Health Benefits of Humidifiers and Dehumidifiers

Medically Reviewed by Melinda Ratini, MS, DO on August 12, 2023
3 min read

Humidity is moisture in the air around us. Some places tend to have high humidity, while other places are very dry. Either situation can bring on uncomfortable symptoms, but a couple of at-home devices may help.

Humidifiers can add moisture to the air, while dehumidifiers remove moisture. How do you know which one is right for you?

Humidifiers can be especially helpful if you live in a dry, cold climate. II you use your heating system around the clock, the air in your home may become dry. Without moisture in the air, you may get:

  • Itchy eyes
  • Sore throat
  • Irritated lungs 
  • Dry skin

Humidifiers work in two ways:

  • An evaporator humidifier forces air over the water inside of the unit and blows moisture-filled air into your home. 
  • An atomizer humidifier breaks down droplets of water to form a fine mist.

Some humidifiers can be an add-on to your home's central air unit. They can help spread out the moisture evenly through all of the vents in your home. 

Other humidifiers are portable. They can be small or large, depending on your needs. Smaller units are meant to humidify a single room, while a larger unit has the potential to add moisture to your entire home.

Dehumidifiers work to take moisture out of the air, making it drier. They’re helpful in climates that have high humidity, because they can help prevent mold growth and dust mites.

Dehumidifiers pull air into the system and over very cold coils to draw moisture out of the air. The moisture condenses into water and collects in the system. Before air is pumped back into the room, it is forced over warm coils to return to room temperature.

Central air units do remove some moisture from the air on their own. If you have an efficient unit, you may not need a dehumidifier. Portable dehumidifiers have varying space for water.

Before you buy, consider how often you’ll want to dump out the receptacle. No matter the capacity, the moisture that’s removed from your air depends on the level of humidity. Some days you may see more water, and other days you may see less.

You’ll see ratings on the packages as you shop. The rating tells you how many pints the unit can remove in a 24-hour period at 60% relative humidity and at 80 degrees F.

Humidifiers. If you have dry skin, dry eyes, and other irritations from dry air, a humidifier can ease your symptoms. Even if you don’t have symptoms, you may find dry air to be unpleasant. A humidifier may give you a sense of comfort.

Dehumidifiers. Too much moisture in the air can be just as bad as not enough. Water in the air carries bacteria and other tiny organisms that you breathe in. Taking moisture out of the air may help you get some relief from asthma and allergy symptoms caused by the humidity. Keep in mind that allergies can develop over time, so if you notice your symptoms getting worse, talk to your doctor.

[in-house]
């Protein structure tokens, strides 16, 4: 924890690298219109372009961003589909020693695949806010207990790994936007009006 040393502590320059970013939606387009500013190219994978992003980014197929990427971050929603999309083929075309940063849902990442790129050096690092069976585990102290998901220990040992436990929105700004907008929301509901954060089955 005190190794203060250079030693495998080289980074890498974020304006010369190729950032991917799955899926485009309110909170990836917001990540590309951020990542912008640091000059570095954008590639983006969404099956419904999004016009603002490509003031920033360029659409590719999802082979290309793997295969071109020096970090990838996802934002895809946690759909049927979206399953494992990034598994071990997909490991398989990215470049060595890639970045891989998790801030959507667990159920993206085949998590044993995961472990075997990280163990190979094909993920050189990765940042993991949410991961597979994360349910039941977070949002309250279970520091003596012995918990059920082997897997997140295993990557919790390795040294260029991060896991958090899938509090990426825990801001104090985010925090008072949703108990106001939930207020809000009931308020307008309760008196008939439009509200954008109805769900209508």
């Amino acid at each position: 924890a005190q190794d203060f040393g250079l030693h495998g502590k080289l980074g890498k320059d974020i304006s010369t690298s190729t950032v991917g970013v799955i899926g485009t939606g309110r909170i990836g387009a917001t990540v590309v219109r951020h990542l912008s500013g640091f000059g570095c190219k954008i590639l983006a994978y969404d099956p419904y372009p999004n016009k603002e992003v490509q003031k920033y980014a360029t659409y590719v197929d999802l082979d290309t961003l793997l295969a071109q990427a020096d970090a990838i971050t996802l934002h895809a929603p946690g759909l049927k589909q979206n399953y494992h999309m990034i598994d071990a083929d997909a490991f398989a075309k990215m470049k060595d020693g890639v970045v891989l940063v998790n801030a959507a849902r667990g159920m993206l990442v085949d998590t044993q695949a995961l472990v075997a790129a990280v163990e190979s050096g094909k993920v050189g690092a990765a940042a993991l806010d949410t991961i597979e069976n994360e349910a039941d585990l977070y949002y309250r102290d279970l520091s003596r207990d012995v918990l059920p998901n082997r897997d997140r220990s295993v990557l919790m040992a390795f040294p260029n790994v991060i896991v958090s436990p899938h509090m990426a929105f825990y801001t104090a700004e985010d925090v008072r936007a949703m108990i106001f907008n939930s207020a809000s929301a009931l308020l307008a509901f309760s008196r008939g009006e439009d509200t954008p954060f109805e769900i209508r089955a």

Dust mites and mold thrive in humid places, too. If you have asthma or allergies, these microscopic organisms can irritate your sinuses. When you take away the extra moisture, it keeps the growth of mold and dust mites in check. 

Humidifiers can be hard to set up and use. Since they retain water for adding moisture to the air, you'll need to clean it regularly to prevent mold growth. If you get respiratory symptoms after starting use of a humidifier, turn it off and call your doctor.

Humidifiers that use ultrasound technology make a fine white dust that builds up in your house over time. This is due to the minerals found in tap water. Using distilled water in your unit reduces the amount of dust that collects as a result of humidifying.

Moisture in the unit may cause mold growth if you don’t clean and dry it regularly. You can use bleach to kill any mold and bacteria that collect in the unit as it’s running. If you don’t clean the unit, it may cycle mold spores back out into the air of your home.

If you find that any of your symptoms get worse when you use one of these machines, talk to your doctor.

Show Sources


Children’s Hospital Colorado: “The Hidden Danger of Humidifiers.”

Cleveland Clinic: “How You Can Tell If You Need a Humidifier.”

Consumer Reports: “How to Get the Most From Your Dehumidifier.”

Mount Sinai: “Humidifiers and health.”

University of Rochester Medical Center: “Air Filters, Dehumidifiers, and Humidifiers.” 

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